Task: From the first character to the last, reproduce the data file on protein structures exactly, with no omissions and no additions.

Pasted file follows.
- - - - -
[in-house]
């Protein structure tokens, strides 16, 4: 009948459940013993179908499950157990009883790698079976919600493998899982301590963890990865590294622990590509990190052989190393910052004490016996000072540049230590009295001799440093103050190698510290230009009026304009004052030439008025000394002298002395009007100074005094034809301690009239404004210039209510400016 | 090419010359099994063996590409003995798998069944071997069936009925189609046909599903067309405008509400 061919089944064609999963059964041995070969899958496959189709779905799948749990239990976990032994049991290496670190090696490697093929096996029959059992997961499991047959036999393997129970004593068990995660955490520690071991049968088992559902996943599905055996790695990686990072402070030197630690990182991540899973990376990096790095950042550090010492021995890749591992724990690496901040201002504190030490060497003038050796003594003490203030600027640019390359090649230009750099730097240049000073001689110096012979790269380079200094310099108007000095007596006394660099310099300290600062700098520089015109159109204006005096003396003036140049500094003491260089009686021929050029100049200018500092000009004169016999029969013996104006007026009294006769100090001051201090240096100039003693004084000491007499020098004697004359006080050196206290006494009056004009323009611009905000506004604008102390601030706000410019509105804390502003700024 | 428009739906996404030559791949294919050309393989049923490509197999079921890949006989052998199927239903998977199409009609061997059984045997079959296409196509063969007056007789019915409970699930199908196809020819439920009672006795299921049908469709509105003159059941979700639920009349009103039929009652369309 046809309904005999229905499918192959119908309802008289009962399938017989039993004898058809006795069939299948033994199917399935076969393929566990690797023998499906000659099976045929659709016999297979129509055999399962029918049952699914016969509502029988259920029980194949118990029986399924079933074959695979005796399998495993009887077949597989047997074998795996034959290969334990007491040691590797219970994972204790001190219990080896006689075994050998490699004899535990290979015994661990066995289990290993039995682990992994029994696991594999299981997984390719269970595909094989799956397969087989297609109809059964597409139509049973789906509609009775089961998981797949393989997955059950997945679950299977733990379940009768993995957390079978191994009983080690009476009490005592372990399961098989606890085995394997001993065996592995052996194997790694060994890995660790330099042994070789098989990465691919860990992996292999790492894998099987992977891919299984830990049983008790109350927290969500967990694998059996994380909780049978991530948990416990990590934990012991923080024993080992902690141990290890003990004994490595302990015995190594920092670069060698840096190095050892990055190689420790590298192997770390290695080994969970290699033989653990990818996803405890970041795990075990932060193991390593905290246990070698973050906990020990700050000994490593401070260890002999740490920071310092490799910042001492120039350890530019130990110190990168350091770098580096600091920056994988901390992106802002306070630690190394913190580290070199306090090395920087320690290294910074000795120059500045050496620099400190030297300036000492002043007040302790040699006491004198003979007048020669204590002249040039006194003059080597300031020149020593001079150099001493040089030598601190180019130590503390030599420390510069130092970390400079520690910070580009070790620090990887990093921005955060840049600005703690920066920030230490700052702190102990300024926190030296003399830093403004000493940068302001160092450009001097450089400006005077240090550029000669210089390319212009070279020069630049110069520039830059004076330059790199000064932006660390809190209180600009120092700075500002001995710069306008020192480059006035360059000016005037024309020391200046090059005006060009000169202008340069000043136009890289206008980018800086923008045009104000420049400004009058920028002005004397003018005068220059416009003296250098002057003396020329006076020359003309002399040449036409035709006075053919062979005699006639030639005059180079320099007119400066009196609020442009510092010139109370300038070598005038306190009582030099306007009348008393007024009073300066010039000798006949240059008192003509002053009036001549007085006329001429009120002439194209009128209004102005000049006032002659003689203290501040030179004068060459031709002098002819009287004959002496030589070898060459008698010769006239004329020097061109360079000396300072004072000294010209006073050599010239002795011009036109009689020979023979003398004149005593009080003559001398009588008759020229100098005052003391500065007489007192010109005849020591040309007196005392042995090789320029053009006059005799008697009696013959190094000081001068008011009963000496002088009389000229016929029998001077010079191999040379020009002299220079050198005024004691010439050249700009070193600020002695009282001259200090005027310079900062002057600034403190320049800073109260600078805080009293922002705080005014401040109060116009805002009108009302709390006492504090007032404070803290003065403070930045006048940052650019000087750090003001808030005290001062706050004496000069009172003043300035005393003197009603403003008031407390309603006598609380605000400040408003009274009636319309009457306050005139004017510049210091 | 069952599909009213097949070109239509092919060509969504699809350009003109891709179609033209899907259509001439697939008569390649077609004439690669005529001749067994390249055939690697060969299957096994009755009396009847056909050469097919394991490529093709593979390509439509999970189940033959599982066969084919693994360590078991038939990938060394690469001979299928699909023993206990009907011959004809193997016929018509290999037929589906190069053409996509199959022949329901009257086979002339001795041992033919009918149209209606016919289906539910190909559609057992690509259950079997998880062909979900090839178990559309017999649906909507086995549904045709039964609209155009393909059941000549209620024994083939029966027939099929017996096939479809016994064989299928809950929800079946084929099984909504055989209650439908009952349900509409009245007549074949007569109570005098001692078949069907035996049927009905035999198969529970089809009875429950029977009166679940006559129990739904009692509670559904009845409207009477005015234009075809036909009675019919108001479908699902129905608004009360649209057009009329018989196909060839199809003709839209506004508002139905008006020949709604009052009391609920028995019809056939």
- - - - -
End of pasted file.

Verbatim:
[in-house]
């Protein structure tokens, strides 16, 4: 009948459940013993179908499950157990009883790698079976919600493998899982301590963890990865590294622990590509990190052989190393910052004490016996000072540049230590009295001799440093103050190698510290230009009026304009004052030439008025000394002298002395009007100074005094034809301690009239404004210039209510400016 | 090419010359099994063996590409003995798998069944071997069936009925189609046909599903067309405008509400 061919089944064609999963059964041995070969899958496959189709779905799948749990239990976990032994049991290496670190090696490697093929096996029959059992997961499991047959036999393997129970004593068990995660955490520690071991049968088992559902996943599905055996790695990686990072402070030197630690990182991540899973990376990096790095950042550090010492021995890749591992724990690496901040201002504190030490060497003038050796003594003490203030600027640019390359090649230009750099730097240049000073001689110096012979790269380079200094310099108007000095007596006394660099310099300290600062700098520089015109159109204006005096003396003036140049500094003491260089009686021929050029100049200018500092000009004169016999029969013996104006007026009294006769100090001051201090240096100039003693004084000491007499020098004697004359006080050196206290006494009056004009323009611009905000506004604008102390601030706000410019509105804390502003700024 | 428009739906996404030559791949294919050309393989049923490509197999079921890949006989052998199927239903998977199409009609061997059984045997079959296409196509063969007056007789019915409970699930199908196809020819439920009672006795299921049908469709509105003159059941979700639920009349009103039929009652369309 046809309904005999229905499918192959119908309802008289009962399938017989039993004898058809006795069939299948033994199917399935076969393929566990690797023998499906000659099976045929659709016999297979129509055999399962029918049952699914016969509502029988259920029980194949118990029986399924079933074959695979005796399998495993009887077949597989047997074998795996034959290969334990007491040691590797219970994972204790001190219990080896006689075994050998490699004899535990290979015994661990066995289990290993039995682990992994029994696991594999299981997984390719269970595909094989799956397969087989297609109809059964597409139509049973789906509609009775089961998981797949393989997955059950997945679950299977733990379940009768993995957390079978191994009983080690009476009490005592372990399961098989606890085995394997001993065996592995052996194997790694060994890995660790330099042994070789098989990465691919860990992996292999790492894998099987992977891919299984830990049983008790109350927290969500967990694998059996994380909780049978991530948990416990990590934990012991923080024993080992902690141990290890003990004994490595302990015995190594920092670069060698840096190095050892990055190689420790590298192997770390290695080994969970290699033989653990990818996803405890970041795990075990932060193991390593905290246990070698973050906990020990700050000994490593401070260890002999740490920071310092490799910042001492120039350890530019130990110190990168350091770098580096600091920056994988901390992106802002306070630690190394913190580290070199306090090395920087320690290294910074000795120059500045050496620099400190030297300036000492002043007040302790040699006491004198003979007048020669204590002249040039006194003059080597300031020149020593001079150099001493040089030598601190180019130590503390030599420390510069130092970390400079520690910070580009070790620090990887990093921005955060840049600005703690920066920030230490700052702190102990300024926190030296003399830093403004000493940068302001160092450009001097450089400006005077240090550029000669210089390319212009070279020069630049110069520039830059004076330059790199000064932006660390809190209180600009120092700075500002001995710069306008020192480059006035360059000016005037024309020391200046090059005006060009000169202008340069000043136009890289206008980018800086923008045009104000420049400004009058920028002005004397003018005068220059416009003296250098002057003396020329006076020359003309002399040449036409035709006075053919062979005699006639030639005059180079320099007119400066009196609020442009510092010139109370300038070598005038306190009582030099306007009348008393007024009073300066010039000798006949240059008192003509002053009036001549007085006329001429009120002439194209009128209004102005000049006032002659003689203290501040030179004068060459031709002098002819009287004959002496030589070898060459008698010769006239004329020097061109360079000396300072004072000294010209006073050599010239002795011009036109009689020979023979003398004149005593009080003559001398009588008759020229100098005052003391500065007489007192010109005849020591040309007196005392042995090789320029053009006059005799008697009696013959190094000081001068008011009963000496002088009389000229016929029998001077010079191999040379020009002299220079050198005024004691010439050249700009070193600020002695009282001259200090005027310079900062002057600034403190320049800073109260600078805080009293922002705080005014401040109060116009805002009108009302709390006492504090007032404070803290003065403070930045006048940052650019000087750090003001808030005290001062706050004496000069009172003043300035005393003197009603403003008031407390309603006598609380605000400040408003009274009636319309009457306050005139004017510049210091 | 069952599909009213097949070109239509092919060509969504699809350009003109891709179609033209899907259509001439697939008569390649077609004439690669005529001749067994390249055939690697060969299957096994009755009396009847056909050469097919394991490529093709593979390509439509999970189940033959599982066969084919693994360590078991038939990938060394690469001979299928699909023993206990009907011959004809193997016929018509290999037929589906190069053409996509199959022949329901009257086979002339001795041992033919009918149209209606016919289906539910190909559609057992690509259950079997998880062909979900090839178990559309017999649906909507086995549904045709039964609209155009393909059941000549209620024994083939029966027939099929017996096939479809016994064989299928809950929800079946084929099984909504055989209650439908009952349900509409009245007549074949007569109570005098001692078949069907035996049927009905035999198969529970089809009875429950029977009166679940006559129990739904009692509670559904009845409207009477005015234009075809036909009675019919108001479908699902129905608004009360649209057009009329018989196909060839199809003709839209506004508002139905008006020949709604009052009391609920028995019809056939």